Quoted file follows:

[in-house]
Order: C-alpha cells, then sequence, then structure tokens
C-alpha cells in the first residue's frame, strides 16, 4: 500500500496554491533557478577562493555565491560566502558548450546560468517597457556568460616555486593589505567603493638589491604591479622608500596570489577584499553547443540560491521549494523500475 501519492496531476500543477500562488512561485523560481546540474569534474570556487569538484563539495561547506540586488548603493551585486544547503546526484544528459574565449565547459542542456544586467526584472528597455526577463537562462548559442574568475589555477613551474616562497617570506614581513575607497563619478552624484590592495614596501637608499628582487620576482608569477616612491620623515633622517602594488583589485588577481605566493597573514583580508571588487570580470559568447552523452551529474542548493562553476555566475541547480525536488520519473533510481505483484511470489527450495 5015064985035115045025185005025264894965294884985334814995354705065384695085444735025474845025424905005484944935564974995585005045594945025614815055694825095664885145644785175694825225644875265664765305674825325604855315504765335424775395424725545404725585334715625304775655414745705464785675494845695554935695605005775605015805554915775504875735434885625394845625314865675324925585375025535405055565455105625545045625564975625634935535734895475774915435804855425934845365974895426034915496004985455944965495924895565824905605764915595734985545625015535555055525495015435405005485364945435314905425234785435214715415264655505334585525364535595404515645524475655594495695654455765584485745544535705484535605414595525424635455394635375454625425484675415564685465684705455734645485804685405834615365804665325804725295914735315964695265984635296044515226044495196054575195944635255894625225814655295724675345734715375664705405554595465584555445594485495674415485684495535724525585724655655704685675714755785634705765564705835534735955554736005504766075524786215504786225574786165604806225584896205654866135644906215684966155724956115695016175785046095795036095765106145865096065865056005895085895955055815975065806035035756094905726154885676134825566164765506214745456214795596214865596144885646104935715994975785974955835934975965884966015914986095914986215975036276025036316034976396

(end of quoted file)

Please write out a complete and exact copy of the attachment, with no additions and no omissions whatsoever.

[in-house]
Order: C-alpha cells, then sequence, then structure tokens
C-alpha cells in the first residue's frame, strides 16, 4: 500500500496554491533557478577562493555565491560566502558548450546560468517597457556568460616555486593589505567603493638589491604591479622608500596570489577584499553547443540560491521549494523500475 501519492496531476500543477500562488512561485523560481546540474569534474570556487569538484563539495561547506540586488548603493551585486544547503546526484544528459574565449565547459542542456544586467526584472528597455526577463537562462548559442574568475589555477613551474616562497617570506614581513575607497563619478552624484590592495614596501637608499628582487620576482608569477616612491620623515633622517602594488583589485588577481605566493597573514583580508571588487570580470559568447552523452551529474542548493562553476555566475541547480525536488520519473533510481505483484511470489527450495 5015064985035115045025185005025264894965294884985334814995354705065384695085444735025474845025424905005484944935564974995585005045594945025614815055694825095664885145644785175694825225644875265664765305674825325604855315504765335424775395424725545404725585334715625304775655414745705464785675494845695554935695605005775605015805554915775504875735434885625394845625314865675324925585375025535405055565455105625545045625564975625634935535734895475774915435804855425934845365974895426034915496004985455944965495924895565824905605764915595734985545625015535555055525495015435405005485364945435314905425234785435214715415264655505334585525364535595404515645524475655594495695654455765584485745544535705484535605414595525424635455394635375454625425484675415564685465684705455734645485804685405834615365804665325804725295914735315964695265984635296044515226044495196054575195944635255894625225814655295724675345734715375664705405554595465584555445594485495674415485684495535724525585724655655704685675714755785634705765564705835534735955554736005504766075524786215504786225574786165604806225584896205654866135644906215684966155724956115695016175785046095795036095765106145865096065865056005895085895955055815975065806035035756094905726154885676134825566164765506214745456214795596214865596144885646104935715994975785974955835934975965884966015914986095914986215975036276025036316034976396